Moreover, patients with OSA can have difficulty with pain medication as these drugs can relax the very same tissues that are problematic in those suffering from sleep apnea.
While it’s not always the most effective, the least invasive treatment is a device called a sleep guard which a dentist makes to an exact fit. The device is an oral appliance that fits in the mouth of a patient while they sleep. Sleep guards prevent episodes of sleep apnea from occurring by clearing the airway of soft tissues. The device is small and easy to use and doesn’t require much in the way of maintenance.
Another means of treating sleep apnea is through the use a CPAP: a continuous positive airway pressure device. A CPAP is a machine consisting of a unit that draws in and compresses air, which is then sent through a tube to a mask that the patient fits over their nose. The CPAP prevents sleep apnea episodes by pushing a consistent flow of air through the airways. The device can be effective for many but there are quite a few downsides:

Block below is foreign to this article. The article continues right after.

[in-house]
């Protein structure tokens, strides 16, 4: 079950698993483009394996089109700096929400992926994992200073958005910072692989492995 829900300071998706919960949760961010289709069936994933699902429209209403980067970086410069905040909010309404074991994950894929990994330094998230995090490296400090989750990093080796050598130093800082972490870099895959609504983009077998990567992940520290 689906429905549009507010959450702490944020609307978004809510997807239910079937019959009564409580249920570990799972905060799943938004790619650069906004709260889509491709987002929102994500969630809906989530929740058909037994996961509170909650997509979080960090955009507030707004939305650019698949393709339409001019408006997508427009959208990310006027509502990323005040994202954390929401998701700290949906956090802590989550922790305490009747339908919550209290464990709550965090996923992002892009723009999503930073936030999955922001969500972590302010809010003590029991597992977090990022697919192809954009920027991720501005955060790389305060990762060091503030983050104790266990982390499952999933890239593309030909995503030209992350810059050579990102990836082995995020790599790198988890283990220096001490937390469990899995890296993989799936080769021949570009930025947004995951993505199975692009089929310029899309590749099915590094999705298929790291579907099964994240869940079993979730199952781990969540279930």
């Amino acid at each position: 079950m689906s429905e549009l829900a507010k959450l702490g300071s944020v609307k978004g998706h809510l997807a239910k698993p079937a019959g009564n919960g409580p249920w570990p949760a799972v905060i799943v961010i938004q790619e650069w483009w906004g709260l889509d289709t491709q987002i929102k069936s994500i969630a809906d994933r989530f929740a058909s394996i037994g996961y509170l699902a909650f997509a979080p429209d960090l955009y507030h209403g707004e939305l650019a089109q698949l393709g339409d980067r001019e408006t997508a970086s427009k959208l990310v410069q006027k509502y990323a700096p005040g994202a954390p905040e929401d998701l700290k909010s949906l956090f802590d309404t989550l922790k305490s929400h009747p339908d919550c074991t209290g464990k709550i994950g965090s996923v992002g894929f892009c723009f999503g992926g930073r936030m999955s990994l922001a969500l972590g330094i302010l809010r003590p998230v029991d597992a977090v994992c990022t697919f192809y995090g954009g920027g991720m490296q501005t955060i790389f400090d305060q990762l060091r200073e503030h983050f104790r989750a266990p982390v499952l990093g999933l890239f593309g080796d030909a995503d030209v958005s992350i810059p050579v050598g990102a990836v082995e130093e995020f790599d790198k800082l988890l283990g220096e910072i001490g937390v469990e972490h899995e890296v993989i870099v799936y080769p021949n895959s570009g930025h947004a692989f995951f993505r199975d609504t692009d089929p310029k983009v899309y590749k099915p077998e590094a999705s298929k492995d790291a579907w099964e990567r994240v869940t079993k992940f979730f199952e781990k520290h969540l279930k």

- The compressor noise disrupts sleep for the patient and/or bed partner
- The tube can accumulate condensation that can travel up the patient’s nose
- Maintenance of a CPAP is time-consuming
- Some patients report experiencing claustrophobia
- Patients are required to sleep on their back
- The machine is difficult to travel with
- A CPAP requires electricity
If a CPAP or a sleep guard fails to alleviate the symptoms of sleep apnea, the patient may require surgery.
Anyone that’s suffering from OSA and having trouble falling and staying asleep should discuss different treatment options with their physician. It’s important to note that sleep aids can actually make apnea worse, so patients should discuss these with their doctor before taking them. With that said, there are a number of things that a person suffering from OSA can do to reduce the severity, including:
- Quitting smoking
- Refraining from drinking excess alcohol or any alcohol before bedtime
- Getting enough exercise
- Losing weight, if obese
- Sleeping on the side instead of the back